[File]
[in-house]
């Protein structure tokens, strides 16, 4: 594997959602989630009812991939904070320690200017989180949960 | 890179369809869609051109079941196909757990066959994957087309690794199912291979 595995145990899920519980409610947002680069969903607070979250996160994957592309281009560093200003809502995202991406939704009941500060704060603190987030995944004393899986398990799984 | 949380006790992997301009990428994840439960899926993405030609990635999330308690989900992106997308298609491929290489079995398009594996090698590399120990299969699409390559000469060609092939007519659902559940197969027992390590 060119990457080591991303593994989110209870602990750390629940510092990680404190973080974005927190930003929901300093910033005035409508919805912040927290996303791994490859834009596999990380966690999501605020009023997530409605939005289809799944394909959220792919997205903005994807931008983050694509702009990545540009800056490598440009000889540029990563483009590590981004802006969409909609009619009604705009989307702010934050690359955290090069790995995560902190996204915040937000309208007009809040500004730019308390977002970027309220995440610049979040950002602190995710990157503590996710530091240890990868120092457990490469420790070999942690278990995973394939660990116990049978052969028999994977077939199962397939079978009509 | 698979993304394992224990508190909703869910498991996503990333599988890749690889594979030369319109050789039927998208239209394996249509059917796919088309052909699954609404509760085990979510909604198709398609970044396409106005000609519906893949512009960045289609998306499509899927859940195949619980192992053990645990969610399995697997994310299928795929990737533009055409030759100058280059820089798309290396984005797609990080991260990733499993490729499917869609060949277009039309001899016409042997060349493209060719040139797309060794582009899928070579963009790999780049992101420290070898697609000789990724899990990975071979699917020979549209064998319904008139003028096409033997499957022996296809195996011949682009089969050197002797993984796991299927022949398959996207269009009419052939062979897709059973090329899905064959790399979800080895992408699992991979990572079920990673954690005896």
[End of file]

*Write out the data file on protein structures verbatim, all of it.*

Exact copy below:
[in-house]
């Protein structure tokens, strides 16, 4: 594997959602989630009812991939904070320690200017989180949960 | 890179369809869609051109079941196909757990066959994957087309690794199912291979 595995145990899920519980409610947002680069969903607070979250996160994957592309281009560093200003809502995202991406939704009941500060704060603190987030995944004393899986398990799984 | 949380006790992997301009990428994840439960899926993405030609990635999330308690989900992106997308298609491929290489079995398009594996090698590399120990299969699409390559000469060609092939007519659902559940197969027992390590 060119990457080591991303593994989110209870602990750390629940510092990680404190973080974005927190930003929901300093910033005035409508919805912040927290996303791994490859834009596999990380966690999501605020009023997530409605939005289809799944394909959220792919997205903005994807931008983050694509702009990545540009800056490598440009000889540029990563483009590590981004802006969409909609009619009604705009989307702010934050690359955290090069790995995560902190996204915040937000309208007009809040500004730019308390977002970027309220995440610049979040950002602190995710990157503590996710530091240890990868120092457990490469420790070999942690278990995973394939660990116990049978052969028999994977077939199962397939079978009509 | 698979993304394992224990508190909703869910498991996503990333599988890749690889594979030369319109050789039927998208239209394996249509059917796919088309052909699954609404509760085990979510909604198709398609970044396409106005000609519906893949512009960045289609998306499509899927859940195949619980192992053990645990969610399995697997994310299928795929990737533009055409030759100058280059820089798309290396984005797609990080991260990733499993490729499917869609060949277009039309001899016409042997060349493209060719040139797309060794582009899928070579963009790999780049992101420290070898697609000789990724899990990975071979699917020979549209064998319904008139003028096409033997499957022996296809195996011949682009089969050197002797993984796991299927022949398959996207269009009419052939062979897709059973090329899905064959790399979800080895992408699992991979990572079920990673954690005896």